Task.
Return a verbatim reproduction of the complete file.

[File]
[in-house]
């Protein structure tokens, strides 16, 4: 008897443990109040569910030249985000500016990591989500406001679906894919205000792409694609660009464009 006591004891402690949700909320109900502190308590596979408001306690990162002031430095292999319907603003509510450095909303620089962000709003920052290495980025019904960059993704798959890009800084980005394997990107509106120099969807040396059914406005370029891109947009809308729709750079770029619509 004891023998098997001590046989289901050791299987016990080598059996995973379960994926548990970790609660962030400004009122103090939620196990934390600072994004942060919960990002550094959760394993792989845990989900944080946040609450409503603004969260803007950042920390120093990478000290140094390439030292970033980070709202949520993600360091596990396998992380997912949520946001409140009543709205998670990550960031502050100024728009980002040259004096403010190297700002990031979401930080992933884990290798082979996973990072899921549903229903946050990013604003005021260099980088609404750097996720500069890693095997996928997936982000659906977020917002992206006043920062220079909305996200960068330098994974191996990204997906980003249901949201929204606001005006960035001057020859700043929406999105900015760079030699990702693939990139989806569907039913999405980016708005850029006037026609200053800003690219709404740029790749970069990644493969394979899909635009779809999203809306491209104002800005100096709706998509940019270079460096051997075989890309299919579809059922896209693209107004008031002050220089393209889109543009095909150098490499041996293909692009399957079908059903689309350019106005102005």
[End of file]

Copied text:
[in-house]
């Protein structure tokens, strides 16, 4: 008897443990109040569910030249985000500016990591989500406001679906894919205000792409694609660009464009 006591004891402690949700909320109900502190308590596979408001306690990162002031430095292999319907603003509510450095909303620089962000709003920052290495980025019904960059993704798959890009800084980005394997990107509106120099969807040396059914406005370029891109947009809308729709750079770029619509 004891023998098997001590046989289901050791299987016990080598059996995973379960994926548990970790609660962030400004009122103090939620196990934390600072994004942060919960990002550094959760394993792989845990989900944080946040609450409503603004969260803007950042920390120093990478000290140094390439030292970033980070709202949520993600360091596990396998992380997912949520946001409140009543709205998670990550960031502050100024728009980002040259004096403010190297700002990031979401930080992933884990290798082979996973990072899921549903229903946050990013604003005021260099980088609404750097996720500069890693095997996928997936982000659906977020917002992206006043920062220079909305996200960068330098994974191996990204997906980003249901949201929204606001005006960035001057020859700043929406999105900015760079030699990702693939990139989806569907039913999405980016708005850029006037026609200053800003690219709404740029790749970069990644493969394979899909635009779809999203809306491209104002800005100096709706998509940019270079460096051997075989890309299919579809059922896209693209107004008031002050220089393209889109543009095909150098490499041996293909692009399957079908059903689309350019106005102005």